Dear MXA, When I was a serious BMX racer in the early 1980s, I was sponsored by Powerlite and raced with PowerLite Power Bend handlebars. They curved at the end to fit in the palm of your hand. I loved them. I’m a little old for BMX after all these years, but I have a YZ125 and was wondering if any motocross handlebars come with the Power Bend design?

PowerLite Power Bend BMX bars bent downwards on the ends to give riders a better hold on the grips. Jeff Douglas from Nuetech was at Powerlite in the 1980s and built the motorcycle specific Nuetech A.P.E Attack bars to do for motocross what PowerLite did for BMX. At first glance, every MXA test rider thought that the A.P.E bars had been bent in a crash because the ends of the bars were tilted downward at a 30-degree angle. It was a strange idea, but, in reality, it just might have been the best handlebar ever conceived.

The Nuetech A.P.E Attack bars looked weird but felt right when you wrapped your hands around the grips. Curving the bars allowed the grips to mate perfectly to the palms of your hands, which are also curved. Ergonomically, the Nuetech A.P.E (Arm Pump Eliminator) curved bar ends made sense, but they looked so strange that most riders were wary of them.

In the end, the MXA wrecking crew was split down the middle on A.P.E. bars. Riders who disliked the A.P.E. bar ends claimed that the curved part made the grips feel shorter and that the downward bend made their wrists turn awkwardly. The riders who loved the A.P.E. bars said that the curved grips made it easier to keep their elbows up, led to less arm pump (because they didn’t have to hold on as tightly) and, unlike traditional straight grips, allowed their two smallest fingers to actually hold on to the bars.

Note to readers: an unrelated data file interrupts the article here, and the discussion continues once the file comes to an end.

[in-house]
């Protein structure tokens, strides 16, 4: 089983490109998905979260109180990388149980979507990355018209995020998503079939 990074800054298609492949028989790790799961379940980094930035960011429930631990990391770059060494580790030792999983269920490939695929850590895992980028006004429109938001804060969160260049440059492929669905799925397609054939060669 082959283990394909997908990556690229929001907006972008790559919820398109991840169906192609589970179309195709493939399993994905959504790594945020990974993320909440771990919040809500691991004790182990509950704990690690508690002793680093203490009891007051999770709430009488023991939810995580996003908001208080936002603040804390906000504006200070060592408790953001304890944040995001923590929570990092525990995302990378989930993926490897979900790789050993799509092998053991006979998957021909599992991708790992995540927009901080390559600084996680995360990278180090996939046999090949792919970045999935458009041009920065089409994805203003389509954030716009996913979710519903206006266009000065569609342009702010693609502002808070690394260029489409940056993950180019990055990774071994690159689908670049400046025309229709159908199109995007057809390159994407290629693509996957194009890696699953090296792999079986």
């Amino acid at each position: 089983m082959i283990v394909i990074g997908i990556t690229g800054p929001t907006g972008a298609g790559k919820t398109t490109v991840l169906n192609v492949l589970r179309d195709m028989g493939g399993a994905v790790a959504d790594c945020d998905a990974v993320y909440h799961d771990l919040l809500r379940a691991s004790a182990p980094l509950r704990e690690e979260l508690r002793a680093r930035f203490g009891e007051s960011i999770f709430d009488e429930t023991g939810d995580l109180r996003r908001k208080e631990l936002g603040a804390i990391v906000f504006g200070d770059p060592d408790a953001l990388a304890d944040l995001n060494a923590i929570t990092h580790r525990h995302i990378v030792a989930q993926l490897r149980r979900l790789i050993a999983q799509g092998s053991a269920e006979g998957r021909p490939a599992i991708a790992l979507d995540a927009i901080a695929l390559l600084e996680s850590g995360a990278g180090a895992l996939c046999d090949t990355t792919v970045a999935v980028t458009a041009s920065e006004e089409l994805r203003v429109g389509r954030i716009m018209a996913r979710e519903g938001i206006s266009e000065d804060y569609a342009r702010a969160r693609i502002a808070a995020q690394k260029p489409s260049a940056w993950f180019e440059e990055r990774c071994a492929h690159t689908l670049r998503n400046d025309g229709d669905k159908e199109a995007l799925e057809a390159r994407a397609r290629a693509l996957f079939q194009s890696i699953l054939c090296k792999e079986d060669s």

No test rider could complain that running A.P.E.’s curved grips stopped him from running his favorite handlebars, because the Nuetech A.P.E. curved handlebars were actually curved bar ends that slipped into the end of your favorite bar just like hand guards. The throttle had a special CNC-machined throttle tube that curved downward. To make it spin freely, a bearing was fitted into the throttle tube (on the straight section), and it locked into a bearing guide that was inserted into the end of the handlebar. Riders had to cut 1-1/2 inches off their bars to get the desired bar width.

This was a brilliant idea that failed to catch on because it looked different, but don’t cry for Nuetech. Jeff Douglas’ company went on to invent the Tubliss tire insert that turns any motocross tire into a tubeless tire and the Nitromousse foam tube used by GP riders and offroad racers.



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